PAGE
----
Fox Chief Peter Rice Ponders Media M&A With Disney Deal Looming

Peter Rice Claudia Eller
Michael Buckner/Variety/REX/Shutterstock

Just because his company may be on the verge of a mega-merger doesn’t mean Peter Rice doesn’t have plenty to say about media M&A.

The 21st Century Fox president and chairman/CEO of Fox Networks Group kept mostly mum Thursday in a Q&A at Variety’s annual Dealmakers event regarding the imminent possibility of a deal that could send him, along with tens of billions of dollars in Rupert Murdoch-owned assets, to Disney.

But while Rice cited the sensitivities around the high-staked negotiations as a reason for executive silence on both sides of the deal, he opened up on a wide range of issues, from how the media sector will be transformed by consolidation and competition with Silicon Valley to Fox’s own takeaways on the sexual harassment scandals rocking Hollywood.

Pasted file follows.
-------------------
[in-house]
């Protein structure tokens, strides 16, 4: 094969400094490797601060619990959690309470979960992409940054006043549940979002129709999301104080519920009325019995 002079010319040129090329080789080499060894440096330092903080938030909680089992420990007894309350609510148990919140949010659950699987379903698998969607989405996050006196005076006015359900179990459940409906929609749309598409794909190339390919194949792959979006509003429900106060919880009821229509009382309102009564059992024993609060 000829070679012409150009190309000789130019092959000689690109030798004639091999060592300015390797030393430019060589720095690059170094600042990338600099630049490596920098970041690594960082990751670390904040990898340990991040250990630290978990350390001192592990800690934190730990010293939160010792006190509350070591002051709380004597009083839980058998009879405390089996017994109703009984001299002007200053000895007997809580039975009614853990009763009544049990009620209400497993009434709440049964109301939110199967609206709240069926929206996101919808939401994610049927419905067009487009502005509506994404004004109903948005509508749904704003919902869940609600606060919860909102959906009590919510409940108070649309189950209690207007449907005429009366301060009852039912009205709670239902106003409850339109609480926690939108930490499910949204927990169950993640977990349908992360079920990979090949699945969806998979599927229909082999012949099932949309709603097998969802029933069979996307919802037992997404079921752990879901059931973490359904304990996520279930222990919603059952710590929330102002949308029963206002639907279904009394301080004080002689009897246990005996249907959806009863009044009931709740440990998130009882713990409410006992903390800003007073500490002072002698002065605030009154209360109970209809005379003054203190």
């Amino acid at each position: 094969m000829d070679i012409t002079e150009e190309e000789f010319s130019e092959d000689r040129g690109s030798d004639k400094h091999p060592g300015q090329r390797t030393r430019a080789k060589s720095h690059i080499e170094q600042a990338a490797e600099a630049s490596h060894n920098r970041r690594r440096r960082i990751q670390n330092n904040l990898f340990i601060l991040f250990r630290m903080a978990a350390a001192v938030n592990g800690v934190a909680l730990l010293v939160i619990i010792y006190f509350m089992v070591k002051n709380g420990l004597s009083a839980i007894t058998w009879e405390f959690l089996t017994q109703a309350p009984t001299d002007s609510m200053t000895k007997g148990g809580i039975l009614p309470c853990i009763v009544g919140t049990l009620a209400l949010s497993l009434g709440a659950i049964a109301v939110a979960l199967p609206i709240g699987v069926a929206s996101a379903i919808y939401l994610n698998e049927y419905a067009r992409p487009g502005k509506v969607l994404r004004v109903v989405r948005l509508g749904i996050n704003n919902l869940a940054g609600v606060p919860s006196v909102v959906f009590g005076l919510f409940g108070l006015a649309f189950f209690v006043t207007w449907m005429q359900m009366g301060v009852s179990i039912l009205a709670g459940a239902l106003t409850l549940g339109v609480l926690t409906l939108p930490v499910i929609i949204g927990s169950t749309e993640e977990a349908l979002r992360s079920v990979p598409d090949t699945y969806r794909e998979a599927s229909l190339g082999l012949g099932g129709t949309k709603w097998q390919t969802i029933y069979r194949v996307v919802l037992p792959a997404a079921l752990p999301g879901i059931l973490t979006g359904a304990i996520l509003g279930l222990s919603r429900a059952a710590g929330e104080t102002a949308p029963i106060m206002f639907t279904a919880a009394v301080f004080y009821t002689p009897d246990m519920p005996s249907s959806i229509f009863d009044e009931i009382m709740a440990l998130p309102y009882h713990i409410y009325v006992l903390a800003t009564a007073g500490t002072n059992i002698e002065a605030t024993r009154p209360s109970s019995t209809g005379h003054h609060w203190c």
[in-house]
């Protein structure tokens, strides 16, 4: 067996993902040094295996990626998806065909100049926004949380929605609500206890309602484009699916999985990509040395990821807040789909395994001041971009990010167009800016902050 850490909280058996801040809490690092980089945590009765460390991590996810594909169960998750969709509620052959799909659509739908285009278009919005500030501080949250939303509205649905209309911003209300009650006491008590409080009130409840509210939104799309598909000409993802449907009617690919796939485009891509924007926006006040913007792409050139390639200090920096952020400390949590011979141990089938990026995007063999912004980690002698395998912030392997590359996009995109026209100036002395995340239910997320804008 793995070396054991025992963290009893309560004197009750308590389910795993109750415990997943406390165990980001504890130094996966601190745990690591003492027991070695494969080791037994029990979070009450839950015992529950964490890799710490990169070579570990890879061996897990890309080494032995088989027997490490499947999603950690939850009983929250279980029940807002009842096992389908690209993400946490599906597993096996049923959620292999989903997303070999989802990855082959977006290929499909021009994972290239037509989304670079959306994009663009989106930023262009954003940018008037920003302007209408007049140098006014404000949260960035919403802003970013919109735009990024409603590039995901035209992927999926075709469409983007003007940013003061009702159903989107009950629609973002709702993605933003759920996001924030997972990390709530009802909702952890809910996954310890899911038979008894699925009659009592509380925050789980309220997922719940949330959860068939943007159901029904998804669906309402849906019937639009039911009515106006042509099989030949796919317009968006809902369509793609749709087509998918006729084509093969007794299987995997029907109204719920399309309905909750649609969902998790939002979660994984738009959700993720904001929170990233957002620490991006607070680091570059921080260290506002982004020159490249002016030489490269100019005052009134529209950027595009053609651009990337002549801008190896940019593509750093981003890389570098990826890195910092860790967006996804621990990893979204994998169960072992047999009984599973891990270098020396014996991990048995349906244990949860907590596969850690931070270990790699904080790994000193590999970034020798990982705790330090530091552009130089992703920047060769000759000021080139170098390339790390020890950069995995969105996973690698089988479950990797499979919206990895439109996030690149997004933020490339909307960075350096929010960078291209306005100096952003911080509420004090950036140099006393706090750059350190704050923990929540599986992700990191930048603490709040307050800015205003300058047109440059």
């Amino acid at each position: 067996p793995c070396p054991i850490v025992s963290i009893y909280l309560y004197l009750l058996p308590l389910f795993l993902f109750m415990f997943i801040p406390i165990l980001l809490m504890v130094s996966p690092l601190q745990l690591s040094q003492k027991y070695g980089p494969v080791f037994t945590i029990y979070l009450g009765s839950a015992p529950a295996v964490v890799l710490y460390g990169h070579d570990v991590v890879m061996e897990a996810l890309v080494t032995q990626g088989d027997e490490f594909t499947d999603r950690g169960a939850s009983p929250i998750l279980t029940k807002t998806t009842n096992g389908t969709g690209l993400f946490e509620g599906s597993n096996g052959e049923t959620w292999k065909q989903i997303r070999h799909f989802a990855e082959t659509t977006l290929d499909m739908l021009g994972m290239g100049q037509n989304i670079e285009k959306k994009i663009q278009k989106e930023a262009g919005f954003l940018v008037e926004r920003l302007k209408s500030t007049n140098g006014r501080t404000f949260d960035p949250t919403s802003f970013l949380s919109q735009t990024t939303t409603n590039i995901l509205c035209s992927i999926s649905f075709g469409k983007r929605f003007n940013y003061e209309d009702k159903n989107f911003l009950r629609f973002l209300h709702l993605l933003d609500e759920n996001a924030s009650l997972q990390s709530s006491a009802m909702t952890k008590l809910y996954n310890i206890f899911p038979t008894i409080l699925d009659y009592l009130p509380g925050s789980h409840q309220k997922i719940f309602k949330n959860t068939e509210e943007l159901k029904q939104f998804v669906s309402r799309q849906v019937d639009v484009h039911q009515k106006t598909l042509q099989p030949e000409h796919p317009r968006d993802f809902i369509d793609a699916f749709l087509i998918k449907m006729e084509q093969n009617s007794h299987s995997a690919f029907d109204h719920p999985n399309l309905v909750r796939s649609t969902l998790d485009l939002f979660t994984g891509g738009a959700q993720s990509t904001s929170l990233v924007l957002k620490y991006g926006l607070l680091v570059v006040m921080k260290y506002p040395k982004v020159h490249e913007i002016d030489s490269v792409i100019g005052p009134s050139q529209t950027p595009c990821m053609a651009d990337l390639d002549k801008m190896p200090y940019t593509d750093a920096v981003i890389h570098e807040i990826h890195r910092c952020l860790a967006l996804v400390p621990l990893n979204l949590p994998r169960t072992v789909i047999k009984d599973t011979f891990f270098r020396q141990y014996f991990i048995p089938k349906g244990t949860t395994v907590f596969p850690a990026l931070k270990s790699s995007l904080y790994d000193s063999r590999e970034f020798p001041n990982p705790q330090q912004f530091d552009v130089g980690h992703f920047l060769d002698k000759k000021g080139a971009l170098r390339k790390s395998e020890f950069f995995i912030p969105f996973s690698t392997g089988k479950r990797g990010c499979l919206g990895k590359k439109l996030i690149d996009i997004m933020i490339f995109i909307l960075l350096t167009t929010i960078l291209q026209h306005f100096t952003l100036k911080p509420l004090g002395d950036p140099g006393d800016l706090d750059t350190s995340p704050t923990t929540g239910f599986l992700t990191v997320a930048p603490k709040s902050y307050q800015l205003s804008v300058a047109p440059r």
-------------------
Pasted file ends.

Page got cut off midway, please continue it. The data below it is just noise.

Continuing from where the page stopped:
Even though he wouldn’t answer any questions about the potential deal, Rice slipped in a few relevant observations. Asked by Variety co-editor-in-chief Claudia Eller whether a merger as massive as the proposed Disney-Fox one could theoretically run into regulatory hurdles, he replied, “Any time you have two large media companies combining, it’s going to be looked at by the Justice Department. It will get looked at.”

Rice also addressed how the DOJ seems to be treating the AT&T-Time Warner union, noting the government body’s behavior under the Trump administration isn’t consistent with how it’s conducted itself under previous presidents. “There seems to be a head of the Justice Department who doesn’t believe in putting conditions on mergers,” he noted. “That’s different than how they dealt with Comcast and NBCUniversal.”